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Portugal’s film professionals strike again


- SECA's role in the selection of the juries for the ICA's contests is still at the heart of the industry quarrel

Portugal’s film professionals strike again
Director João Salaviza, one of the signatories of the open letter

After a quarrel at the Berlinale and a letter signed by over 500 personalities worldwide (read more), the protests in the Portuguese film sector continued this week with another open letter signed by emerging filmmakers and a demonstration having been called for in front of national film body ICA’s headquarters, organised by 14 local professional associations.

The missive, entitled “New Looks: An Open Letter from Young Filmmakers”, was published by local daily Público. It includes input from over 100 young directors, including João Salaviza, Diogo Costa Amarante, Cláudia Varejão and Gabriel Abrantes, who rally in defence of the ICA, while demanding a clarification of the functions of SECA (a Portuguese acronym standing for the Specialised Section for Cinema and Audiovisual) in the wider context of the strategies for the sector.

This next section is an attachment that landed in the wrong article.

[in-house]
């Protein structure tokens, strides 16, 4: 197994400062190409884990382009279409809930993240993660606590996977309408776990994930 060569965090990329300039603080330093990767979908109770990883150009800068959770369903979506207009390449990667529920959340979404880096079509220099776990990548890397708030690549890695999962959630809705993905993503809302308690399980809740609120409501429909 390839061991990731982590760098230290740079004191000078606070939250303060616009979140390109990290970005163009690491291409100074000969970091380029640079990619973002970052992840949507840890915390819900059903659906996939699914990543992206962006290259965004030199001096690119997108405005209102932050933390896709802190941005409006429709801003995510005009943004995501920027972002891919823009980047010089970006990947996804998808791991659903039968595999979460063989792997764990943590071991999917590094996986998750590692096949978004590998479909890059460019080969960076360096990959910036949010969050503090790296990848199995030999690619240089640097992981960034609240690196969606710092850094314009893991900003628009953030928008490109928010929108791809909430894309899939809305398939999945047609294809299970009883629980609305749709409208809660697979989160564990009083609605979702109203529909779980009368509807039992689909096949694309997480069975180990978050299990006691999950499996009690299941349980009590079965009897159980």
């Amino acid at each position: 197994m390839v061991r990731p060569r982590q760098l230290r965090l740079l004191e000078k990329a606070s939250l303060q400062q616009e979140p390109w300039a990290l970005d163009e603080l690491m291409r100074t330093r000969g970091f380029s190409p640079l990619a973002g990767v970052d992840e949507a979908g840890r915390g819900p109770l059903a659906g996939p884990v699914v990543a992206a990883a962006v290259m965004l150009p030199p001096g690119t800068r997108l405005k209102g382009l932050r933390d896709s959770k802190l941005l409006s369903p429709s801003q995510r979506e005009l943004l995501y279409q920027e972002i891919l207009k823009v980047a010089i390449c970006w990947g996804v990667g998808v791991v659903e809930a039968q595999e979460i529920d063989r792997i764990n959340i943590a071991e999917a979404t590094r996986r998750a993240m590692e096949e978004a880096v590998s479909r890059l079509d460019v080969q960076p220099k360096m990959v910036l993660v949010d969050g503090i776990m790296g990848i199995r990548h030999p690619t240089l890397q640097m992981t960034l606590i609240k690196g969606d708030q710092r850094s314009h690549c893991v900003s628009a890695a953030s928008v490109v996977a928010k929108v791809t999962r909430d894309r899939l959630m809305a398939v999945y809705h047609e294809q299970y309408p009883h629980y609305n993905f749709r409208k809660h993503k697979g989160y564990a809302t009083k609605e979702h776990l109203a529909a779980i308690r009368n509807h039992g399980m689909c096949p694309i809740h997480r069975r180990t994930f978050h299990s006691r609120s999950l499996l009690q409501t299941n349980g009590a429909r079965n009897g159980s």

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The letter is being issued at a time when the government is reviewing the regulation of the Film Law, which has caused divergence in the sector due to SECA's role in the selection of the juries for the ICA's funding contests.

SECA is an entity that gathers together exhibitors, distributors, producers, filmmakers, scriptwriters, TV broadcasters and operators. In effect, some of these are also funders of the system, since they pay annual exhibition fees, which are then used to co-finance the industry.

“For those people who, like us, were born and raised in a democracy, it is an unprecedented event to see a public body such as the ICA being robbed and manipulated in this way, losing its independence and regressing to the stage of a legal, political and intellectual minority,” states the letter. The ICA, they argue, should not be reduced to a “mere distributor of public money”.

At the same time, 14 professional associations – most of them extremely active, having been fighting against this issue for the last few months – have called for a demonstration and public conference in front of the ICA’s headquarters on 7 April. No particular boycotts have been announced (so far).

The government announced earlier this year that the new regulations of the Film Law would only take effect for the 2018 contests. However, the calendar of contests and the 2017 declaration of priorities are yet to be published, which has also contributed to the sector’s discontent.

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